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dr_dazmo

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Everything posted by dr_dazmo

  1. Hi All, From 27/7/2021 June 21 Quarterly update: ”To date, SMS and Delta have outfitted twenty (20) B737-NG individual aircraft with CVM kits and are now collecting data to support the current AMOC-approval process within Boeing. Further, Delta Tech Ops - Delta’s key technical and R&D arm - have now formally requested a quotation from SMS to outfit an additional seven (7) aircraft with APB CVM kits that will be included in Delta’s 2022 provisional budget.” With support from both Boeing & Delta, and armed with actual flight data from a large number of aircraft, I’m personally hopeful of FAA approval sooner rather than later.😁 Cheers Dr_Dazmo
  2. Hi All, Pleased to see Rich Poutier on the (very long & extensive) list of attendees at the International Society of Transport Aircraft Trading meeting in San Diego on 6-8 March. With FAA approval in his pocket, I assume it was a fantastic networking opportunity!😁 https://connect.istat.org/Americas/Attendees Cheers Dr_Dazmo
  3. Hi All, Not specifically the CVM STC, but Intelsat (GoGo) installations seem to have recovered nicely, so I assume that additional STCs could be obtained. Hopefully with a more streamlined approval process 😁 https://runwaygirlnetwork.com/2022/03/28/intelsat-makes-aircraft-linefit-gains-secures-inflight-connectivity-wins/ Despite the challenges posed by the COVID-19 crisis in commercial aviation, Intelsat in the last 18 months secured new inflight connectivity orders with airlines covering 720 aircraft, while seeing its 2Ku IFC solution fitted at the factory to new Airbus A220 and A320 family aircraft. Delivery of new 2Ku-fitted Boeing 737 MAXs from the airframer are expected to resume next year. Dr_Dazmo
  4. Hi All, Came across this one as David Piotrowski is a session coordinator (Establishing CBM as a mainstream maintenance practice): 1st International Conference for CBM in Aerospace https://cbmacademy.eu/program/ Cheers Dr_Dazmo
  5. Hi All, Was think recently that it’s interesting that SMN have advised that currently the plan is to focus if the WiFi & APB applications, but relatively recently (May 2020) expressed interest in having CVM approved for Bear Strap inspections: https://www.federalregister.gov/documents/2020/05/01/2020-09114/airworthiness-directives-the-boeing-company-airplanes Request To Allow Alternate Inspection Procedure Structural Monitoring Systems PLC (SMS) requested that the FAA allow the use of SMS comparative vacuum monitoring (CVM) structural monitoring sensors (and a CVM nondestructive testing procedure (NDT)) as an alternative to the HFEC inspections of the bear strap. Regardless of the reasoning, it again highlights the long list of potential applications waiting in the wings (pardon the pun 🤣) Cheers Dr_Dazmo
  6. Hi Nipper, I’m not 100% sure, but I think the B757 are International configuration. There would be others, I’m sure 😁 Cheers Dr_Dazmo
  7. Hi All, Unfortunately, I don’t know the specific numbers, but thought this was if interest: “Aside from the A330neo, all of Delta’s internationally configured aircraft still sport Gogo-branded Intelsat Ku-powered onboard Internet.” https://runwaygirlnetwork.com/2022/03/12/delta-is-consistent-but-some-products-showing-their-age/ Again, I don’t have specific numbers, but assume that ALL internationally configured Delta aircraft would be a significant number. Any one have an idea of the number? Cheers Dr_Dazmo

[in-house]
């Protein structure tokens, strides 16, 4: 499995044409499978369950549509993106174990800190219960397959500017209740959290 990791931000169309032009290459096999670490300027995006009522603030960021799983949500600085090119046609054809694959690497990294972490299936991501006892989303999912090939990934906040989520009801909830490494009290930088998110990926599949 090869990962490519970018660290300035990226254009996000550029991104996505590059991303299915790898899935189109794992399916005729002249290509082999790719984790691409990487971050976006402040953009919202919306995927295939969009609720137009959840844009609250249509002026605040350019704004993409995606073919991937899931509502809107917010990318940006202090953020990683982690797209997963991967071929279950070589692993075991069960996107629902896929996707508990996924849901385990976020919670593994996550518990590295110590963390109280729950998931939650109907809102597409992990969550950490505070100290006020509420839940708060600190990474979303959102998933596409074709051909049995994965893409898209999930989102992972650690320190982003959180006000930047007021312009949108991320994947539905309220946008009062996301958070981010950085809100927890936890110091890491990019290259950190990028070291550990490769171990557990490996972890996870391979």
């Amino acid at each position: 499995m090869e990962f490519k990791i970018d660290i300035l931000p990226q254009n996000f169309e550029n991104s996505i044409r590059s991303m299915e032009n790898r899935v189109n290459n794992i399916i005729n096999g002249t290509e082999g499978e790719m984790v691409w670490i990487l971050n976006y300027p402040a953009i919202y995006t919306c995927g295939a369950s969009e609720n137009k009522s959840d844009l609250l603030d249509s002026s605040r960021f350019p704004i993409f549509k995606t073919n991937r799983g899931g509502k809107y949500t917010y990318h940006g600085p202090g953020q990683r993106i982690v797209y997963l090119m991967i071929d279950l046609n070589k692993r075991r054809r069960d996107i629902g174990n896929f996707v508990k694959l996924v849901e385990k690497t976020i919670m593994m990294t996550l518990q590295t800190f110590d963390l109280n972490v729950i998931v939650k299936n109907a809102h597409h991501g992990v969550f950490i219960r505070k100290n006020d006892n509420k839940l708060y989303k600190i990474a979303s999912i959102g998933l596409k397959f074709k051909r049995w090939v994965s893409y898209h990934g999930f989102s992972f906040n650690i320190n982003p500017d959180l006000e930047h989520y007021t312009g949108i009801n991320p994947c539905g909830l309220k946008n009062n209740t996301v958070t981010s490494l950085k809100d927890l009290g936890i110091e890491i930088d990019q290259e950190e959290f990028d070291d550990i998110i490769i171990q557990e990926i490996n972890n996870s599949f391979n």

8. Hi All, This presentation is from 2018, so relatively old, but I like it in that it provides some insight into the number of applications (Delta specific). http://www.smsystems.com.au/wp-content/uploads/smn2018_v2.pdf As the company have said, they are focusing on a couple of specific applications initially, but ultimately there is no shortage of potential for CVM. Cheers Dr_Dazmo
  9. https://jdasolutions.aero/blog/new-detection-tool-should-add-to-aviation-safety-proactive-actions/ Cheers Dr_Dazmo
  10. Another potential (Boeing) CVM application? https://www.federalregister.gov/documents/2022/02/25/2022-03968/airworthiness-directives-the-boeing-company-airplanes Background Fatigue damage can occur locally, in small areas or structural design details, or globally, in widespread areas. Multiple-site damage is widespread damage that occurs in a large structural element such as a single rivet line of a lap splice joining two large skin panels. Widespread damage can also occur in multiple elements such as adjacent frames or stringers. Multiple-site damage and multiple-element damage cracks are typically too small initially to be reliably detected with normal inspection methods. Without intervention, these cracks will grow, and eventually compromise the structural integrity of the airplane. This condition is known as WFD. It is associated with general degradation of large areas of structure with similar structural details and stress levels. As an airplane ages, WFD will likely occur, and will certainly occur if the airplane is operated long enough without any intervention. Costs of Compliance The FAA estimates that this AD, if adopted as proposed, would affect 1,187 airplanes of U.S. registry. The FAA estimates the following costs to comply with this proposed AD: Cheers Dr_Dazmo
  11. Hi All, Had a quick look & as of 2021, Delta Airlines had a fleet of 77 Boeing 737-800 in their stable. Their website indicates that all are fitted with Intelsat (GoGo) 2ku wifi. Given the existing relationship between SMS & DAL, I assume these will be the first candidates for CVM installation? Cheers Dr_Dazmo https://www.delta.com/us/en/onboard/inflight-entertainment/onboard-wifi https://simpleflying.com/delta-fleet-2021/amp/
  12. Good to see some significant Director buying (100K) late yesterday. Cheers Dr_Dazmo